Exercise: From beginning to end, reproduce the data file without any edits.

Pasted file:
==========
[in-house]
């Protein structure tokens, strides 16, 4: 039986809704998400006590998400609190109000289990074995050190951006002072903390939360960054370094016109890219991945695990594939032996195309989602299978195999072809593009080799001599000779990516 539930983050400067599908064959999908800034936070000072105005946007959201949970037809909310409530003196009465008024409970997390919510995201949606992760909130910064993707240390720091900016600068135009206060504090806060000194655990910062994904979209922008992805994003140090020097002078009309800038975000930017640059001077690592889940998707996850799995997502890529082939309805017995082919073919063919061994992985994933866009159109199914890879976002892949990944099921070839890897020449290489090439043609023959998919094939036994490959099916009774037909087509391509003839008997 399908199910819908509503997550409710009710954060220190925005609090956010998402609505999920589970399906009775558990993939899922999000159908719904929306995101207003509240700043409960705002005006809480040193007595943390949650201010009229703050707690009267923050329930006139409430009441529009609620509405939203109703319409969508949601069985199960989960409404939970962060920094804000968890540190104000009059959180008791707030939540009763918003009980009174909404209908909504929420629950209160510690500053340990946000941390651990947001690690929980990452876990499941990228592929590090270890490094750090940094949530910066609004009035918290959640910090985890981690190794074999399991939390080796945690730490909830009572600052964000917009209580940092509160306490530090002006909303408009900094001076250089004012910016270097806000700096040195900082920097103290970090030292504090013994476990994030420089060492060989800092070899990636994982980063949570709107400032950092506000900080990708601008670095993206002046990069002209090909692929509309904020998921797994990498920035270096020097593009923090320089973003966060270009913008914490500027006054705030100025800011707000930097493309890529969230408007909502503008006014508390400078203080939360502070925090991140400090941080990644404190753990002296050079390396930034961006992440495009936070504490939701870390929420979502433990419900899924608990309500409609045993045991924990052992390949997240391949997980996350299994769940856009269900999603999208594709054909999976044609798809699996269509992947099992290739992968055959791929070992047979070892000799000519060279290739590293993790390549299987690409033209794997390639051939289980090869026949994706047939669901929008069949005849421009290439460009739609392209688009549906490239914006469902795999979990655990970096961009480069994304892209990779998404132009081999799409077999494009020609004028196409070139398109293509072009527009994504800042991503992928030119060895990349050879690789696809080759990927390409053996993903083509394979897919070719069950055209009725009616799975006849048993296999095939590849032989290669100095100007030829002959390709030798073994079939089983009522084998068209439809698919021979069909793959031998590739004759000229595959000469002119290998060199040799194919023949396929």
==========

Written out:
[in-house]
């Protein structure tokens, strides 16, 4: 039986809704998400006590998400609190109000289990074995050190951006002072903390939360960054370094016109890219991945695990594939032996195309989602299978195999072809593009080799001599000779990516 539930983050400067599908064959999908800034936070000072105005946007959201949970037809909310409530003196009465008024409970997390919510995201949606992760909130910064993707240390720091900016600068135009206060504090806060000194655990910062994904979209922008992805994003140090020097002078009309800038975000930017640059001077690592889940998707996850799995997502890529082939309805017995082919073919063919061994992985994933866009159109199914890879976002892949990944099921070839890897020449290489090439043609023959998919094939036994490959099916009774037909087509391509003839008997 399908199910819908509503997550409710009710954060220190925005609090956010998402609505999920589970399906009775558990993939899922999000159908719904929306995101207003509240700043409960705002005006809480040193007595943390949650201010009229703050707690009267923050329930006139409430009441529009609620509405939203109703319409969508949601069985199960989960409404939970962060920094804000968890540190104000009059959180008791707030939540009763918003009980009174909404209908909504929420629950209160510690500053340990946000941390651990947001690690929980990452876990499941990228592929590090270890490094750090940094949530910066609004009035918290959640910090985890981690190794074999399991939390080796945690730490909830009572600052964000917009209580940092509160306490530090002006909303408009900094001076250089004012910016270097806000700096040195900082920097103290970090030292504090013994476990994030420089060492060989800092070899990636994982980063949570709107400032950092506000900080990708601008670095993206002046990069002209090909692929509309904020998921797994990498920035270096020097593009923090320089973003966060270009913008914490500027006054705030100025800011707000930097493309890529969230408007909502503008006014508390400078203080939360502070925090991140400090941080990644404190753990002296050079390396930034961006992440495009936070504490939701870390929420979502433990419900899924608990309500409609045993045991924990052992390949997240391949997980996350299994769940856009269900999603999208594709054909999976044609798809699996269509992947099992290739992968055959791929070992047979070892000799000519060279290739590293993790390549299987690409033209794997390639051939289980090869026949994706047939669901929008069949005849421009290439460009739609392209688009549906490239914006469902795999979990655990970096961009480069994304892209990779998404132009081999799409077999494009020609004028196409070139398109293509072009527009994504800042991503992928030119060895990349050879690789696809080759990927390409053996993903083509394979897919070719069950055209009725009616799975006849048993296999095939590849032989290669100095100007030829002959390709030798073994079939089983009522084998068209439809698919021979069909793959031998590739004759000229595959000469002119290998060199040799194919023949396929």